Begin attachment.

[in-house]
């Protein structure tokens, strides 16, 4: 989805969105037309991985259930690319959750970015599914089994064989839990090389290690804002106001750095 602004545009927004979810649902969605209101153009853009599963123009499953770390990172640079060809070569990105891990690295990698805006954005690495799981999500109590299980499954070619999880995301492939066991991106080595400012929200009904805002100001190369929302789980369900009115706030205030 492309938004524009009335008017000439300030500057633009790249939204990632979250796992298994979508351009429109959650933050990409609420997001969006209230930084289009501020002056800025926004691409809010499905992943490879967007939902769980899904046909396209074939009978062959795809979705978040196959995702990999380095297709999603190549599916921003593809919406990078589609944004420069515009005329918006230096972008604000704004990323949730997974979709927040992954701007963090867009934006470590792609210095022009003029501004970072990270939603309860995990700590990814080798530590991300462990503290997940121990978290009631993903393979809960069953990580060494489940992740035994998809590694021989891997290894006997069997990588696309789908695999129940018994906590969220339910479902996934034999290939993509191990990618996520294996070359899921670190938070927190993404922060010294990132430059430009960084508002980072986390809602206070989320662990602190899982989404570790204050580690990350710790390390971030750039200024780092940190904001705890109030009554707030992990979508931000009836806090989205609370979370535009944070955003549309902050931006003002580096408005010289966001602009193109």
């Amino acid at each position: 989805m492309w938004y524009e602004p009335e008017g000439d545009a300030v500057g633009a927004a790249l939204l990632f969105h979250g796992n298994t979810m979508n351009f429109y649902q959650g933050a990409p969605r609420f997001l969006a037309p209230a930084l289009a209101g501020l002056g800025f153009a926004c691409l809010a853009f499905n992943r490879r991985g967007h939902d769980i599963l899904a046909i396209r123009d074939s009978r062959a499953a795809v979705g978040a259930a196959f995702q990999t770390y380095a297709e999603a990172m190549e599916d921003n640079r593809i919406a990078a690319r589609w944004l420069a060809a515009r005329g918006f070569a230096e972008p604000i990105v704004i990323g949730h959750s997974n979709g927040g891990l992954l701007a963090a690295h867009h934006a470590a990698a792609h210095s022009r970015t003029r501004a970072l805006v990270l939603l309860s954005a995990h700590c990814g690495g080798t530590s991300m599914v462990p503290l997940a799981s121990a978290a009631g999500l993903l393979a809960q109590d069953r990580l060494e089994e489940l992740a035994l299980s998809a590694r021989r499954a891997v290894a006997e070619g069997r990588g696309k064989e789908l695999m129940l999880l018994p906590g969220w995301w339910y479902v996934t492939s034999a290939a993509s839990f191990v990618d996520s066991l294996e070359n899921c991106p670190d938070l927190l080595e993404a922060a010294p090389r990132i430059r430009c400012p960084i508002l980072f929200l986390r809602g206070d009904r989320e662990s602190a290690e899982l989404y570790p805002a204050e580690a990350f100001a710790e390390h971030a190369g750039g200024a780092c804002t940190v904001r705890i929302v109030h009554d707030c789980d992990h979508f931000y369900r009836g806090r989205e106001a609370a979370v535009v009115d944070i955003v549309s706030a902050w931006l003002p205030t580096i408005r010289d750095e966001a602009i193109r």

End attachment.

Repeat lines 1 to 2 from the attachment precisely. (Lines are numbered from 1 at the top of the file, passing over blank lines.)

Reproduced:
[in-house]
């Protein structure tokens, strides 16, 4: 989805969105037309991985259930690319959750970015599914089994064989839990090389290690804002106001750095 602004545009927004979810649902969605209101153009853009599963123009499953770390990172640079060809070569990105891990690295990698805006954005690495799981999500109590299980499954070619999880995301492939066991991106080595400012929200009904805002100001190369929302789980369900009115706030205030 492309938004524009009335008017000439300030500057633009790249939204990632979250796992298994979508351009429109959650933050990409609420997001969006209230930084289009501020002056800025926004691409809010499905992943490879967007939902769980899904046909396209074939009978062959795809979705978040196959995702990999380095297709999603190549599916921003593809919406990078589609944004420069515009005329918006230096972008604000704004990323949730997974979709927040992954701007963090867009934006470590792609210095022009003029501004970072990270939603309860995990700590990814080798530590991300462990503290997940121990978290009631993903393979809960069953990580060494489940992740035994998809590694021989891997290894006997069997990588696309789908695999129940018994906590969220339910479902996934034999290939993509191990990618996520294996070359899921670190938070927190993404922060010294990132430059430009960084508002980072986390809602206070989320662990602190899982989404570790204050580690990350710790390390971030750039200024780092940190904001705890109030009554707030992990979508931000009836806090989205609370979370535009944070955003549309902050931006003002580096408005010289966001602009193109």